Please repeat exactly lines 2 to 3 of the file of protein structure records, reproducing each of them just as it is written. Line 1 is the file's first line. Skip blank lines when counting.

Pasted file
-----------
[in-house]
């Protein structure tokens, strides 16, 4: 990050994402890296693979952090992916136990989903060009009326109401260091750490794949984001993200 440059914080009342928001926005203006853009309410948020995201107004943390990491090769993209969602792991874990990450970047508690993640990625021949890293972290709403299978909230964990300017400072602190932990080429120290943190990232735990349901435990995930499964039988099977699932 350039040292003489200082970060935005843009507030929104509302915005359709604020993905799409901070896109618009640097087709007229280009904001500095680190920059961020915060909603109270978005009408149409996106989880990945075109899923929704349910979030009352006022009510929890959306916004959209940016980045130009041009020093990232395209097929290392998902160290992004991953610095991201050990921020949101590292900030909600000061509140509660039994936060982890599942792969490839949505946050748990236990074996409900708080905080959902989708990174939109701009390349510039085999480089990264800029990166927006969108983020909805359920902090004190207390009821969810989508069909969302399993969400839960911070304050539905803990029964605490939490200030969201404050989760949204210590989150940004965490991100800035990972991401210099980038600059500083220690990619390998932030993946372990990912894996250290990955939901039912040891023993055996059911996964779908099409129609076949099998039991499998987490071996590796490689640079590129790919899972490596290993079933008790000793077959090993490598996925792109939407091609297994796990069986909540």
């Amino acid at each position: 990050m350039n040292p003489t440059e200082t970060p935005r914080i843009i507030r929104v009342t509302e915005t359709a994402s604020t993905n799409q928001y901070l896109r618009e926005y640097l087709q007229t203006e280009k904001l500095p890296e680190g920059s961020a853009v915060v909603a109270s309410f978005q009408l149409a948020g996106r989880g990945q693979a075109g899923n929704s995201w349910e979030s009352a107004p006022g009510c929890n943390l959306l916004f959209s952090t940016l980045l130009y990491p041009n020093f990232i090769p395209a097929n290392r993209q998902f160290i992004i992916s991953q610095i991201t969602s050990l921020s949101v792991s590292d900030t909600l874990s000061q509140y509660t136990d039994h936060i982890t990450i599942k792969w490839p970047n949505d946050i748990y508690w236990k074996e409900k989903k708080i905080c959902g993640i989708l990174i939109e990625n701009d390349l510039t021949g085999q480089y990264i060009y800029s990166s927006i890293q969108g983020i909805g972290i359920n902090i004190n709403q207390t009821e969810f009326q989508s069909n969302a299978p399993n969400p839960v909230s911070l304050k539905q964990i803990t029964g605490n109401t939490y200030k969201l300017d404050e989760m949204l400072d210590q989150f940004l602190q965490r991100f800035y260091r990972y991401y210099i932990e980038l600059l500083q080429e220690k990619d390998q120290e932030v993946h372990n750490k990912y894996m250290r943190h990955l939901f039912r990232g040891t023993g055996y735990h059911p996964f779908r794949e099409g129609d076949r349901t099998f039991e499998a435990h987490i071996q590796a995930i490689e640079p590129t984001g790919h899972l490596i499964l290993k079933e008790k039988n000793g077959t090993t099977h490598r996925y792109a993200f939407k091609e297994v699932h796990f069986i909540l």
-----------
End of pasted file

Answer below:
């Protein structure tokens, strides 16, 4: 990050994402890296693979952090992916136990989903060009009326109401260091750490794949984001993200 440059914080009342928001926005203006853009309410948020995201107004943390990491090769993209969602792991874990990450970047508690993640990625021949890293972290709403299978909230964990300017400072602190932990080429120290943190990232735990349901435990995930499964039988099977699932 350039040292003489200082970060935005843009507030929104509302915005359709604020993905799409901070896109618009640097087709007229280009904001500095680190920059961020915060909603109270978005009408149409996106989880990945075109899923929704349910979030009352006022009510929890959306916004959209940016980045130009041009020093990232395209097929290392998902160290992004991953610095991201050990921020949101590292900030909600000061509140509660039994936060982890599942792969490839949505946050748990236990074996409900708080905080959902989708990174939109701009390349510039085999480089990264800029990166927006969108983020909805359920902090004190207390009821969810989508069909969302399993969400839960911070304050539905803990029964605490939490200030969201404050989760949204210590989150940004965490991100800035990972991401210099980038600059500083220690990619390998932030993946372990990912894996250290990955939901039912040891023993055996059911996964779908099409129609076949099998039991499998987490071996590796490689640079590129790919899972490596290993079933008790000793077959090993490598996925792109939407091609297994796990069986909540």
């Amino acid at each position: 990050m350039n040292p003489t440059e200082t970060p935005r914080i843009i507030r929104v009342t509302e915005t359709a994402s604020t993905n799409q928001y901070l896109r618009e926005y640097l087709q007229t203006e280009k904001l500095p890296e680190g920059s961020a853009v915060v909603a109270s309410f978005q009408l149409a948020g996106r989880g990945q693979a075109g899923n929704s995201w349910e979030s009352a107004p006022g009510c929890n943390l959306l916004f959209s952090t940016l980045l130009y990491p041009n020093f990232i090769p395209a097929n290392r993209q998902f160290i992004i992916s991953q610095i991201t969602s050990l921020s949101v792991s590292d900030t909600l874990s000061q509140y509660t136990d039994h936060i982890t990450i599942k792969w490839p970047n949505d946050i748990y508690w236990k074996e409900k989903k708080i905080c959902g993640i989708l990174i939109e990625n701009d390349l510039t021949g085999q480089y990264i060009y800029s990166s927006i890293q969108g983020i909805g972290i359920n902090i004190n709403q207390t009821e969810f009326q989508s069909n969302a299978p399993n969400p839960v909230s911070l304050k539905q964990i803990t029964g605490n109401t939490y200030k969201l300017d404050e989760m949204l400072d210590q989150f940004l602190q965490r991100f800035y260091r990972y991401y210099i932990e980038l600059l500083q080429e220690k990619d390998q120290e932030v993946h372990n750490k990912y894996m250290r943190h990955l939901f039912r990232g040891t023993g055996y735990h059911p996964f779908r794949e099409g129609d076949r349901t099998f039991e499998a435990h987490i071996q590796a995930i490689e640079p590129t984001g790919h899972l490596i499964l290993k079933e008790k039988n000793g077959t090993t099977h490598r996925y792109a993200f939407k091609e297994v699932h796990f069986i909540l």